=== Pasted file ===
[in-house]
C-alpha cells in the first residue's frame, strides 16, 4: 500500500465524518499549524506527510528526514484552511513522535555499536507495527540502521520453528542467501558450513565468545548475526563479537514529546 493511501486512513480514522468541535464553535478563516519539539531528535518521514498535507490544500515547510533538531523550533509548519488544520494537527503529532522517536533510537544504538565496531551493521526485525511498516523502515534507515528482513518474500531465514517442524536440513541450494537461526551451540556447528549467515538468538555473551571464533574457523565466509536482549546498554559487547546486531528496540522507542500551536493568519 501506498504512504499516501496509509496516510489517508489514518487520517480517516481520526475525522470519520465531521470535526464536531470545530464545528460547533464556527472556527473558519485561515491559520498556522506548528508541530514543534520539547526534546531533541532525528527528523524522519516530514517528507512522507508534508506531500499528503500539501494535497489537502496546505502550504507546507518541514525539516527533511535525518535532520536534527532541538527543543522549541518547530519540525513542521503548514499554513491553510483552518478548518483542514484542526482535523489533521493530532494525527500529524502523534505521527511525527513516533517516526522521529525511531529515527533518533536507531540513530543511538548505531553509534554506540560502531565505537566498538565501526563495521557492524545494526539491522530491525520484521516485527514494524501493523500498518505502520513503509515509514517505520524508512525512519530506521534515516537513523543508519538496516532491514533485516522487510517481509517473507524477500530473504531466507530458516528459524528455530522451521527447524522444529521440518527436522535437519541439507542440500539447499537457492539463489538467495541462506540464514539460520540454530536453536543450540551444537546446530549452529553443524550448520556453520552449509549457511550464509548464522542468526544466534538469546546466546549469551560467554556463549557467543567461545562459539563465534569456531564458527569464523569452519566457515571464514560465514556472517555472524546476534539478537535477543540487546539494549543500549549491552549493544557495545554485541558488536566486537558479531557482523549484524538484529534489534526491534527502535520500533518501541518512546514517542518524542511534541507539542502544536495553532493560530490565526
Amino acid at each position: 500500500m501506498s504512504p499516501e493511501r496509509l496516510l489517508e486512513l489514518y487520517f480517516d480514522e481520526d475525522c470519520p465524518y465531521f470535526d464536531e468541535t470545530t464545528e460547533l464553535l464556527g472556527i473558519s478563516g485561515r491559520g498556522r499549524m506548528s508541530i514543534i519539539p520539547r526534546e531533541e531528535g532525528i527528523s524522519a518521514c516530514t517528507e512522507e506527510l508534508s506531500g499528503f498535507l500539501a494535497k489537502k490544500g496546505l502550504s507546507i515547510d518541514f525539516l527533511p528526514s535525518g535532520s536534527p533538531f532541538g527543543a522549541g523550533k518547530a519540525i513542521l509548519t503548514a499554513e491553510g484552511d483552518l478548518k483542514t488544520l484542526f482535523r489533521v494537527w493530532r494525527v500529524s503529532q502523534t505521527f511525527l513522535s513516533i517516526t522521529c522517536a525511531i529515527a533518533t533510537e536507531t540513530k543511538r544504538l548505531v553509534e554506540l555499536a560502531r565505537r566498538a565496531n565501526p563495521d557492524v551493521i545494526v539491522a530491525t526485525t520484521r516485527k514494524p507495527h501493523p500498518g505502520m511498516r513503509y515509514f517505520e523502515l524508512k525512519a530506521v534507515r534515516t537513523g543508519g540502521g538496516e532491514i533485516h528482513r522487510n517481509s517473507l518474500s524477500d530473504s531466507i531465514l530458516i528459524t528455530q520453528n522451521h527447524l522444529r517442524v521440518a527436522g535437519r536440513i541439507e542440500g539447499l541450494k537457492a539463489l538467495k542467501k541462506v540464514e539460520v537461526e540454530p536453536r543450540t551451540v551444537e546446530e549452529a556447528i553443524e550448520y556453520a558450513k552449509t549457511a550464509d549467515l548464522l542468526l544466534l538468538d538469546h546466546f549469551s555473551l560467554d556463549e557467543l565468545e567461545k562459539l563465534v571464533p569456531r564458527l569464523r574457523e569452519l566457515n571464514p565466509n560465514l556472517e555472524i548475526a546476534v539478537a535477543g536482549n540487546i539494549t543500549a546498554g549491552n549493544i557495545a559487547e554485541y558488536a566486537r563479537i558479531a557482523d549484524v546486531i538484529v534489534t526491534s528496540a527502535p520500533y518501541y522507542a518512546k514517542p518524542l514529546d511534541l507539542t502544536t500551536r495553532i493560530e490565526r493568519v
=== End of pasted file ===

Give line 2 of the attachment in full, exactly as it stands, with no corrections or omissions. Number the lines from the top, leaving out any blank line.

C-alpha cells in the first residue's frame, strides 16, 4: 500500500465524518499549524506527510528526514484552511513522535555499536507495527540502521520453528542467501558450513565468545548475526563479537514529546 493511501486512513480514522468541535464553535478563516519539539531528535518521514498535507490544500515547510533538531523550533509548519488544520494537527503529532522517536533510537544504538565496531551493521526485525511498516523502515534507515528482513518474500531465514517442524536440513541450494537461526551451540556447528549467515538468538555473551571464533574457523565466509536482549546498554559487547546486531528496540522507542500551536493568519 501506498504512504499516501496509509496516510489517508489514518487520517480517516481520526475525522470519520465531521470535526464536531470545530464545528460547533464556527472556527473558519485561515491559520498556522506548528508541530514543534520539547526534546531533541532525528527528523524522519516530514517528507512522507508534508506531500499528503500539501494535497489537502496546505502550504507546507518541514525539516527533511535525518535532520536534527532541538527543543522549541518547530519540525513542521503548514499554513491553510483552518478548518483542514484542526482535523489533521493530532494525527500529524502523534505521527511525527513516533517516526522521529525511531529515527533518533536507531540513530543511538548505531553509534554506540560502531565505537566498538565501526563495521557492524545494526539491522530491525520484521516485527514494524501493523500498518505502520513503509515509514517505520524508512525512519530506521534515516537513523543508519538496516532491514533485516522487510517481509517473507524477500530473504531466507530458516528459524528455530522451521527447524522444529521440518527436522535437519541439507542440500539447499537457492539463489538467495541462506540464514539460520540454530536453536543450540551444537546446530549452529553443524550448520556453520552449509549457511550464509548464522542468526544466534538469546546466546549469551560467554556463549557467543567461545562459539563465534569456531564458527569464523569452519566457515571464514560465514556472517555472524546476534539478537535477543540487546539494549543500549549491552549493544557495545554485541558488536566486537558479531557482523549484524538484529534489534526491534527502535520500533518501541518512546514517542518524542511534541507539542502544536495553532493560530490565526